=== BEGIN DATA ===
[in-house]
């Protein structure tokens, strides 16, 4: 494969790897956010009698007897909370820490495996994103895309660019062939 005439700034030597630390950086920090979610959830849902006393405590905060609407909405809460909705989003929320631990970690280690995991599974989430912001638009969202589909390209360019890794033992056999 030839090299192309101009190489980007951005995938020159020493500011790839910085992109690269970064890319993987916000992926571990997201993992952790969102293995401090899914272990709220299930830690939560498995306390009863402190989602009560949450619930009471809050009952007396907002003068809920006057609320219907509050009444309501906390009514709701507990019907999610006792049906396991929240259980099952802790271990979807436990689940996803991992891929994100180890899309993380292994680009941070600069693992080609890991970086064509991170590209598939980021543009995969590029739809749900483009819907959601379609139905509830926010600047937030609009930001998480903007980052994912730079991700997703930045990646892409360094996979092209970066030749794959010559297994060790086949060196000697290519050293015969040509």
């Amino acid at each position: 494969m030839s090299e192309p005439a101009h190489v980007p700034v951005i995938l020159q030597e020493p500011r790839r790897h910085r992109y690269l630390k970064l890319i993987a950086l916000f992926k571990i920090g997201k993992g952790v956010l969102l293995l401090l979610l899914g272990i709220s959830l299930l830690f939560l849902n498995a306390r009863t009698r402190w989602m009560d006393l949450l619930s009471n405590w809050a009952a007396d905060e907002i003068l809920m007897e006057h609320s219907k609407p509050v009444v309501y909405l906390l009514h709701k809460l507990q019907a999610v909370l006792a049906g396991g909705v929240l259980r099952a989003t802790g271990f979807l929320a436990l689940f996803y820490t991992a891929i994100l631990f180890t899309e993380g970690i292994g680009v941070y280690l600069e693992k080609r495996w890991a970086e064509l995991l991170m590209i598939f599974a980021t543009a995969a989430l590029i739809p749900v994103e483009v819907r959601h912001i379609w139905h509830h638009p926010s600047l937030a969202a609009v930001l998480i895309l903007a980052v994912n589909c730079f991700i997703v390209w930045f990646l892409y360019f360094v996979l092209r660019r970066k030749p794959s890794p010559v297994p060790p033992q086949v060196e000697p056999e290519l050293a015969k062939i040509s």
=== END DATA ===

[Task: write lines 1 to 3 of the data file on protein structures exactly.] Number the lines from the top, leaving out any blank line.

[in-house]
């Protein structure tokens, strides 16, 4: 494969790897956010009698007897909370820490495996994103895309660019062939 005439700034030597630390950086920090979610959830849902006393405590905060609407909405809460909705989003929320631990970690280690995991599974989430912001638009969202589909390209360019890794033992056999 030839090299192309101009190489980007951005995938020159020493500011790839910085992109690269970064890319993987916000992926571990997201993992952790969102293995401090899914272990709220299930830690939560498995306390009863402190989602009560949450619930009471809050009952007396907002003068809920006057609320219907509050009444309501906390009514709701507990019907999610006792049906396991929240259980099952802790271990979807436990689940996803991992891929994100180890899309993380292994680009941070600069693992080609890991970086064509991170590209598939980021543009995969590029739809749900483009819907959601379609139905509830926010600047937030609009930001998480903007980052994912730079991700997703930045990646892409360094996979092209970066030749794959010559297994060790086949060196000697290519050293015969040509």
């Amino acid at each position: 494969m030839s090299e192309p005439a101009h190489v980007p700034v951005i995938l020159q030597e020493p500011r790839r790897h910085r992109y690269l630390k970064l890319i993987a950086l916000f992926k571990i920090g997201k993992g952790v956010l969102l293995l401090l979610l899914g272990i709220s959830l299930l830690f939560l849902n498995a306390r009863t009698r402190w989602m009560d006393l949450l619930s009471n405590w809050a009952a007396d905060e907002i003068l809920m007897e006057h609320s219907k609407p509050v009444v309501y909405l906390l009514h709701k809460l507990q019907a999610v909370l006792a049906g396991g909705v929240l259980r099952a989003t802790g271990f979807l929320a436990l689940f996803y820490t991992a891929i994100l631990f180890t899309e993380g970690i292994g680009v941070y280690l600069e693992k080609r495996w890991a970086e064509l995991l991170m590209i598939f599974a980021t543009a995969a989430l590029i739809p749900v994103e483009v819907r959601h912001i379609w139905h509830h638009p926010s600047l937030a969202a609009v930001l998480i895309l903007a980052v994912n589909c730079f991700i997703v390209w930045f990646l892409y360019f360094v996979l092209r660019r970066k030749p794959s890794p010559v297994p060790p033992q086949v060196e000697p056999e290519l050293a015969k062939i040509s």